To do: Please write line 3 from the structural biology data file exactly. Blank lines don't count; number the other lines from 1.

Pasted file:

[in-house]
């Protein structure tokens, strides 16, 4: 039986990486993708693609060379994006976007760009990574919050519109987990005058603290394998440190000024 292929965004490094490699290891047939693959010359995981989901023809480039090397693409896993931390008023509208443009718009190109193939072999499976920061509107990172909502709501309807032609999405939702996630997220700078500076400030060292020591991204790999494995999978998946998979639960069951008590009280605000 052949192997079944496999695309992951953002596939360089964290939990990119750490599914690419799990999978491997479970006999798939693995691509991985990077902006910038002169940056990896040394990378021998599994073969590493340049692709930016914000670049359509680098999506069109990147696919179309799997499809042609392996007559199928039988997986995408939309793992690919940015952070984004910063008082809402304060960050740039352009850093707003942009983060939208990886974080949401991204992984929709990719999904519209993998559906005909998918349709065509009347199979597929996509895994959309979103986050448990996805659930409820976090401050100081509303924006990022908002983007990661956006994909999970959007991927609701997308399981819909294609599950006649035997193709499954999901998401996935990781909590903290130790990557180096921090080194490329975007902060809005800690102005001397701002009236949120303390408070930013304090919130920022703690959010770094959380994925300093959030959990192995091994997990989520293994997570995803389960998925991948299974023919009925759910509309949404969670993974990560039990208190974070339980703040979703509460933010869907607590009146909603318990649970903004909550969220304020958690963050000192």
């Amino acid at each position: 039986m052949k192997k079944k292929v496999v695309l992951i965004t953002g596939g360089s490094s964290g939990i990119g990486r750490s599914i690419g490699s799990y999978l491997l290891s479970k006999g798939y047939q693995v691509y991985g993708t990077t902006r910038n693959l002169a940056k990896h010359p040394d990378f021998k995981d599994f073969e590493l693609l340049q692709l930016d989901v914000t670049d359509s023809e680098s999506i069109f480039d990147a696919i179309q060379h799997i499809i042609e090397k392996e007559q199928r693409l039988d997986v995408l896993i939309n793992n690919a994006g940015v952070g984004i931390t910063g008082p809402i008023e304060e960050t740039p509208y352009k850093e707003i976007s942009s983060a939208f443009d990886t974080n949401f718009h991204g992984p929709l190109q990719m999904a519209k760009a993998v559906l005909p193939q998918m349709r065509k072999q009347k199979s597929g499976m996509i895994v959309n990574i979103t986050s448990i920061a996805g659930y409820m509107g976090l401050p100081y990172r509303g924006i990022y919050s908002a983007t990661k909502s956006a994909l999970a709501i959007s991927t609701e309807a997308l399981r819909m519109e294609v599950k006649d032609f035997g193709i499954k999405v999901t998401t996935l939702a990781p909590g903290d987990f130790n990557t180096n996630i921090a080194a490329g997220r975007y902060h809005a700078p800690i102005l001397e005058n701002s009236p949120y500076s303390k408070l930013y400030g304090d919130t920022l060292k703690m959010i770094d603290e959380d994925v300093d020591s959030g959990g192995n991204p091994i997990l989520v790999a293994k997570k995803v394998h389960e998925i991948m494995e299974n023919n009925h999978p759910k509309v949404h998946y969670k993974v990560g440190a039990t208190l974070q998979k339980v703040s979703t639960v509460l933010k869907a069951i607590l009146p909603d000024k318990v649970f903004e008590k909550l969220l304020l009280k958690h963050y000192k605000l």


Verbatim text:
């Amino acid at each position: 039986m052949k192997k079944k292929v496999v695309l992951i965004t953002g596939g360089s490094s964290g939990i990119g990486r750490s599914i690419g490699s799990y999978l491997l290891s479970k006999g798939y047939q693995v691509y991985g993708t990077t902006r910038n693959l002169a940056k990896h010359p040394d990378f021998k995981d599994f073969e590493l693609l340049q692709l930016d989901v914000t670049d359509s023809e680098s999506i069109f480039d990147a696919i179309q060379h799997i499809i042609e090397k392996e007559q199928r693409l039988d997986v995408l896993i939309n793992n690919a994006g940015v952070g984004i931390t910063g008082p809402i008023e304060e960050t740039p509208y352009k850093e707003i976007s942009s983060a939208f443009d990886t974080n949401f718009h991204g992984p929709l190109q990719m999904a519209k760009a993998v559906l005909p193939q998918m349709r065509k072999q009347k199979s597929g499976m996509i895994v959309n990574i979103t986050s448990i920061a996805g659930y409820m509107g976090l401050p100081y990172r509303g924006i990022y919050s908002a983007t990661k909502s956006a994909l999970a709501i959007s991927t609701e309807a997308l399981r819909m519109e294609v599950k006649d032609f035997g193709i499954k999405v999901t998401t996935l939702a990781p909590g903290d987990f130790n990557t180096n996630i921090a080194a490329g997220r975007y902060h809005a700078p800690i102005l001397e005058n701002s009236p949120y500076s303390k408070l930013y400030g304090d919130t920022l060292k703690m959010i770094d603290e959380d994925v300093d020591s959030g959990g192995n991204p091994i997990l989520v790999a293994k997570k995803v394998h389960e998925i991948m494995e299974n023919n009925h999978p759910k509309v949404h998946y969670k993974v990560g440190a039990t208190l974070q998979k339980v703040s979703t639960v509460l933010k869907a069951i607590l009146p909603d000024k318990v649970f903004e008590k909550l969220l304020l009280k958690h963050y000192k605000l």